Cons of Homeschooling & Unschooling
Homeschooling and unschooling have many of the same cons. Cost is a biggie in most families. Supplies can be inexpensive if you work it right, but time is money, so that’s a much bigger problem. One parent (usually) has to be at home, meaning one less paycheck than two-parent working families. Homeschooling and unschooling require massive time commitments from one or both parents, and breaks from your kids are hard to come by. If you educate your child at home, you’ll have to work out your own record keeping system, which varies depending on the state you live in and your child’s future goals, for example college bound homeschoolers and unschoolers usually maintain substantial portfolios. Single parents are far more limited when it comes to home or unschooling, not to say it can’t work, but as a single parent who has unschooled, I can honestly say it’ll require strength and drive you never knew you had. Limited sport teams and fewer resources, like a big wood-shop or art studio is another con.
Unschooling has a few more cons, because even among other homeschoolers, unschooling isn’t always accepted. You’ll defend your choice for your kid’s entire childhood if you choose to unschool, to just about everyone. Unschooling also requires an astounding amount of trust in the natural learning process we all possess. If you can’t learn to believe that your child is smart and capable without a school or parent telling him what to do 24/7 then it’s unlikely unschooling will work for you.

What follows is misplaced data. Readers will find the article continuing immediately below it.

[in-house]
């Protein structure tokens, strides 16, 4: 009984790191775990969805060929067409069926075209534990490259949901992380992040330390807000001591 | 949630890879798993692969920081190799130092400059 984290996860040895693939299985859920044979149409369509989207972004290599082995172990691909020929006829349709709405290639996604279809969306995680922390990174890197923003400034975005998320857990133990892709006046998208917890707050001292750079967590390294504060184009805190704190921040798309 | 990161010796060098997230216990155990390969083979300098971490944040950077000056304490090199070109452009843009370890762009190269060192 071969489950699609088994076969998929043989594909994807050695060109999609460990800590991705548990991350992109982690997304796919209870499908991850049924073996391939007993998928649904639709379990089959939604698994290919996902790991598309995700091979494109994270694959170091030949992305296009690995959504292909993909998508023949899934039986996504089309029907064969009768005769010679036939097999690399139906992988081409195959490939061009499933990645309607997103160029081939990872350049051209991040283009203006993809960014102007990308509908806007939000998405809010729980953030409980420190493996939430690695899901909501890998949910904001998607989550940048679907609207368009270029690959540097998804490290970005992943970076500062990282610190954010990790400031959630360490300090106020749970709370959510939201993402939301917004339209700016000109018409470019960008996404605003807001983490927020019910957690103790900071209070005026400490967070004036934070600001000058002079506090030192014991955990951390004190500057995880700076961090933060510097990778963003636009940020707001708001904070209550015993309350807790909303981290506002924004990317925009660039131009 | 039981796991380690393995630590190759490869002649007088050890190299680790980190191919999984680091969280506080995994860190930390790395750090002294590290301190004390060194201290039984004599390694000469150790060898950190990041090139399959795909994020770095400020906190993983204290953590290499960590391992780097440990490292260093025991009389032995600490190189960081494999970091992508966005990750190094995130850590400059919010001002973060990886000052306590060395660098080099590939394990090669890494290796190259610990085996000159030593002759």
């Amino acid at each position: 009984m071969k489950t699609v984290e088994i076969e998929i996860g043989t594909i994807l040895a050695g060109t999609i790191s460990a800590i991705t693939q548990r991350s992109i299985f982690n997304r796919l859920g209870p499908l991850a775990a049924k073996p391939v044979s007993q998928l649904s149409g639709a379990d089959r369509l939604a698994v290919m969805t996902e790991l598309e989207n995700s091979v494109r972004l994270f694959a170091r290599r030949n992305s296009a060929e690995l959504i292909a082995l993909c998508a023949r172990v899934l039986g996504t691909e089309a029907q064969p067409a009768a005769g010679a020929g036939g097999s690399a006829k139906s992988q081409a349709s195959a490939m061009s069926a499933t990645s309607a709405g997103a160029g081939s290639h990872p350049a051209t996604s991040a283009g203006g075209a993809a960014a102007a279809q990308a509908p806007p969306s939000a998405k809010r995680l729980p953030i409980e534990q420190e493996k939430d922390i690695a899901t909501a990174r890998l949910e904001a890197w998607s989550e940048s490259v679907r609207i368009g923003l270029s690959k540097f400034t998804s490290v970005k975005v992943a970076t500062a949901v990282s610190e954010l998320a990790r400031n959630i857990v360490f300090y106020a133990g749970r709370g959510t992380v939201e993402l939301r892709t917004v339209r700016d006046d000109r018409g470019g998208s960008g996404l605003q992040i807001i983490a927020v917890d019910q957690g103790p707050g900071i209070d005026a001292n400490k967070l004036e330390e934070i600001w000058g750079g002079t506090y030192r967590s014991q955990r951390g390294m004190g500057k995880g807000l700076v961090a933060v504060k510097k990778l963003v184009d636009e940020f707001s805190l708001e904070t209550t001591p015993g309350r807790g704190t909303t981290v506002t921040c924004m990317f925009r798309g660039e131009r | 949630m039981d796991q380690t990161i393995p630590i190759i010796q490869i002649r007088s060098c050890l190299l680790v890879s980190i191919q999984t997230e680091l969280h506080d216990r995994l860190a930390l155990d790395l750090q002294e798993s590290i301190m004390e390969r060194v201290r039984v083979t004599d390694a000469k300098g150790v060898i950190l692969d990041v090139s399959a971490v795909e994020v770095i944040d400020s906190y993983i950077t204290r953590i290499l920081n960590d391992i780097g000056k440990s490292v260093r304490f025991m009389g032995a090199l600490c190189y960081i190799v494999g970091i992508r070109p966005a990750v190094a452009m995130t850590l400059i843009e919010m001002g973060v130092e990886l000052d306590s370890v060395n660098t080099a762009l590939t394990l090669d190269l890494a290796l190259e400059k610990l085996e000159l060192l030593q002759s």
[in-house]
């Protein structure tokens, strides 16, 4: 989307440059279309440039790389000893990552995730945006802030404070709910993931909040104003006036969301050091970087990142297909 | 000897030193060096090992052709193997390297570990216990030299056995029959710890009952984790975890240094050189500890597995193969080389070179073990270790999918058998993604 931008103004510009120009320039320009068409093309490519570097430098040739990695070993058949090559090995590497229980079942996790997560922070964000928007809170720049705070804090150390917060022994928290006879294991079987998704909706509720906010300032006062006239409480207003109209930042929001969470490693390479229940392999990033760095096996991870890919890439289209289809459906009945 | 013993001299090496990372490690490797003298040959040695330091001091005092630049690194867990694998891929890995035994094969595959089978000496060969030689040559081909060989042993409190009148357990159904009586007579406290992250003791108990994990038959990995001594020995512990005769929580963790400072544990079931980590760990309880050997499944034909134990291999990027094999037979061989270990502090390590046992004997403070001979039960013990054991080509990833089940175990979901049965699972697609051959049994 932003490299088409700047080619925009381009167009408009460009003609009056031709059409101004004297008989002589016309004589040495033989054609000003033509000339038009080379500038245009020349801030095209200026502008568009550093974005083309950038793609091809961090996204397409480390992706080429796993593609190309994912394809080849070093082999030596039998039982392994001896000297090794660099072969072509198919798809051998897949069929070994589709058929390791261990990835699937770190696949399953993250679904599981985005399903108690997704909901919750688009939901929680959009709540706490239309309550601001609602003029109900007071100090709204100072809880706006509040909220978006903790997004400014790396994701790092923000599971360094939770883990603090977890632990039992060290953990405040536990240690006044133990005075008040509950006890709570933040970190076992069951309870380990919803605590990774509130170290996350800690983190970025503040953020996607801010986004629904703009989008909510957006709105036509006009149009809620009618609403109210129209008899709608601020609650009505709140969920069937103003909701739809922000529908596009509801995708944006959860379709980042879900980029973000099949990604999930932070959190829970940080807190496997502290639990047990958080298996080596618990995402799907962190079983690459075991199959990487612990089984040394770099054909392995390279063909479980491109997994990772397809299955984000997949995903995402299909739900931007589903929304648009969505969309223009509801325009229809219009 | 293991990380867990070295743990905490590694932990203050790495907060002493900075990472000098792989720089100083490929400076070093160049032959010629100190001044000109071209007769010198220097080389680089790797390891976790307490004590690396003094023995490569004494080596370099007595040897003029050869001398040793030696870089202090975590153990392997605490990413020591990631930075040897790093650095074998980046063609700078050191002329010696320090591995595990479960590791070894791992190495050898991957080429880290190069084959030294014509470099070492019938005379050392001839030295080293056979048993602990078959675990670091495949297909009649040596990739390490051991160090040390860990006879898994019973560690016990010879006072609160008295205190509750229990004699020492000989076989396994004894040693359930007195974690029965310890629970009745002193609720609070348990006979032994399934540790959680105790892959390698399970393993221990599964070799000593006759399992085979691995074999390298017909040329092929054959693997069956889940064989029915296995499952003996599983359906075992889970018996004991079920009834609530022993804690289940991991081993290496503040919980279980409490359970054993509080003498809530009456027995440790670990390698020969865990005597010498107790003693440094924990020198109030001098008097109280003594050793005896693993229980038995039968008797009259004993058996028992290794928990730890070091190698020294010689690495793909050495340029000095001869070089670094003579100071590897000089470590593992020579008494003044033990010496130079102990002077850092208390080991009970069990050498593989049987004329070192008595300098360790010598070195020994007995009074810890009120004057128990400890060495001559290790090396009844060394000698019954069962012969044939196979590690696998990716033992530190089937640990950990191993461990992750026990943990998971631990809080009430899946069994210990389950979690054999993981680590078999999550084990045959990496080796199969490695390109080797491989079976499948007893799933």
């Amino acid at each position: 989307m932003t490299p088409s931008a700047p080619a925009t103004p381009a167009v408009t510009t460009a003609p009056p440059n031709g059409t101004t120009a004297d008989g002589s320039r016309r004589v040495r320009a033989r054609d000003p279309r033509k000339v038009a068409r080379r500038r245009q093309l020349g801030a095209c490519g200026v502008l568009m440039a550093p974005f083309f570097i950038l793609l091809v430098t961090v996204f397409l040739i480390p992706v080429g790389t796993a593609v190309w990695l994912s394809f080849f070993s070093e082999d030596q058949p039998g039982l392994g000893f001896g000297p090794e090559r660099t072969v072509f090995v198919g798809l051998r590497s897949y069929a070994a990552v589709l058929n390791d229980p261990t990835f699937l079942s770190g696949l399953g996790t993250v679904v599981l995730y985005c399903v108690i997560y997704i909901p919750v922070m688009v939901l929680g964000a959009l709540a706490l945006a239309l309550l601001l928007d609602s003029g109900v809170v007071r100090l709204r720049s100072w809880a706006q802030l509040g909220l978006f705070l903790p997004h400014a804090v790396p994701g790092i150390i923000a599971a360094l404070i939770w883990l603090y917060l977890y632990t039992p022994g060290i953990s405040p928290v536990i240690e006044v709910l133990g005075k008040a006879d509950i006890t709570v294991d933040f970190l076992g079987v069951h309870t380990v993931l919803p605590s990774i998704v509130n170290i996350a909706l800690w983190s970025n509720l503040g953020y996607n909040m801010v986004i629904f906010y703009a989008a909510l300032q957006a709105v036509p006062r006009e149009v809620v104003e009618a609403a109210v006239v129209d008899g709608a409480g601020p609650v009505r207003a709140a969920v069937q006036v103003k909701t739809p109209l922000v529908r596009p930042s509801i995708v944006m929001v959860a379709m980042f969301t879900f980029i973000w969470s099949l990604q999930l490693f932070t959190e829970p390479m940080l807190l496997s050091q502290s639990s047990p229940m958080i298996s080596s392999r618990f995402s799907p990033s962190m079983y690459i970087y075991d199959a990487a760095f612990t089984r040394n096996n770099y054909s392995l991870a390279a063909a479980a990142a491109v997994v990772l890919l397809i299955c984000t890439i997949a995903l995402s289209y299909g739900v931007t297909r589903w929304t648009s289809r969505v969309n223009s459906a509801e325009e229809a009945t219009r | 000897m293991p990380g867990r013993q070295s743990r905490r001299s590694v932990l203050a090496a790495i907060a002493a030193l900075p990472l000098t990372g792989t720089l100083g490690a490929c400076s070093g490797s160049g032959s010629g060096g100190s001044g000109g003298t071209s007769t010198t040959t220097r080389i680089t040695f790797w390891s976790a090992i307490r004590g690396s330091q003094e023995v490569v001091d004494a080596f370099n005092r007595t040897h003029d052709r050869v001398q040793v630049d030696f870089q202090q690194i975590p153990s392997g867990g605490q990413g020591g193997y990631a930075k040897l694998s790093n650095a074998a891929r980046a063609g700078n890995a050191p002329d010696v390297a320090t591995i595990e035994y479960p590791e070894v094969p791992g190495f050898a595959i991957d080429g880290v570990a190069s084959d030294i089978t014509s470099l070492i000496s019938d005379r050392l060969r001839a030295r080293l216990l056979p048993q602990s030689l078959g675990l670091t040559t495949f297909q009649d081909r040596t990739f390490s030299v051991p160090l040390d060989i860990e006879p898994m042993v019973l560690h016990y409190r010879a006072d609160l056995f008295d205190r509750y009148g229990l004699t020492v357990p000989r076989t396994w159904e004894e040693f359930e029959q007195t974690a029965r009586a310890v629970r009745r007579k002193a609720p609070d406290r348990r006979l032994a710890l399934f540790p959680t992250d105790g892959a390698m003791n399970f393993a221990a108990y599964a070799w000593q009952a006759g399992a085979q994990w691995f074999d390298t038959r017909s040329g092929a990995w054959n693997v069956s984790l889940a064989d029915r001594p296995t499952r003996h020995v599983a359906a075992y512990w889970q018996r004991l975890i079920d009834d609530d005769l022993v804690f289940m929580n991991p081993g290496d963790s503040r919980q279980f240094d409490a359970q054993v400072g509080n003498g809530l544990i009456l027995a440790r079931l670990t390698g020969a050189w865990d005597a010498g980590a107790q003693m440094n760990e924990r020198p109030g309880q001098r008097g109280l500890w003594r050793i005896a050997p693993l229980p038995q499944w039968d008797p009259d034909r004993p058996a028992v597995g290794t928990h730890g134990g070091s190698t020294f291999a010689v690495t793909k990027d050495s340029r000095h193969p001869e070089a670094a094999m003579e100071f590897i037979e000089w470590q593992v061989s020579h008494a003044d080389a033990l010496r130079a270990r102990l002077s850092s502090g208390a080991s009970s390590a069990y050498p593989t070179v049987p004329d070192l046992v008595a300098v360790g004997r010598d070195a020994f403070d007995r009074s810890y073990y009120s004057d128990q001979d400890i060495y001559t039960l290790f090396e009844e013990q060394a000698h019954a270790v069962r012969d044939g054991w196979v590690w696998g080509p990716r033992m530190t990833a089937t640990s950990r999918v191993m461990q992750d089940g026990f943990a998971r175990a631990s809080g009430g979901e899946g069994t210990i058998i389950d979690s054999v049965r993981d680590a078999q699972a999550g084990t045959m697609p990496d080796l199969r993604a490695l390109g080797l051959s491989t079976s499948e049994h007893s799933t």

Legalities of Home Education and Other Resources
Homeschooling and unschooling are legal to varying degrees in every single U.S. state. Home School Legal Defense Association (HSLDA) is a nonprofit advocacy organization established to defend and advance the constitutional right of parents to direct the education of their children and they offer information on state laws surrounding homeschooling. A to Z Home’s Cool Homeschooling is also a go-to website for not only legal aspects of home learning, but all aspects – if you have a home education question, you’ll find the answer at A to Z. There are very few decent movies about this method of schooling, although if you’re on the fence between home learning and public school I seriously suggest you hunt down a screening of Race to Nowhere because it may take you off that fence. Lastly, there are plenty of amazing homeschooling and unschooling books out there. Off the top of my head, I highly recommend:
- The Teenage Liberation Handbook: How to Quit School and Get a Real Life and Education
- The Unschooling Handbook : How to Use the Whole World As Your Child’s Classroom
- Anything by John Holt, but Teach Your Own is really good
- Dumbing Us Down: The Hidden Curriculum of Compulsory Schooling
Other excellent home and unschool resources include the following…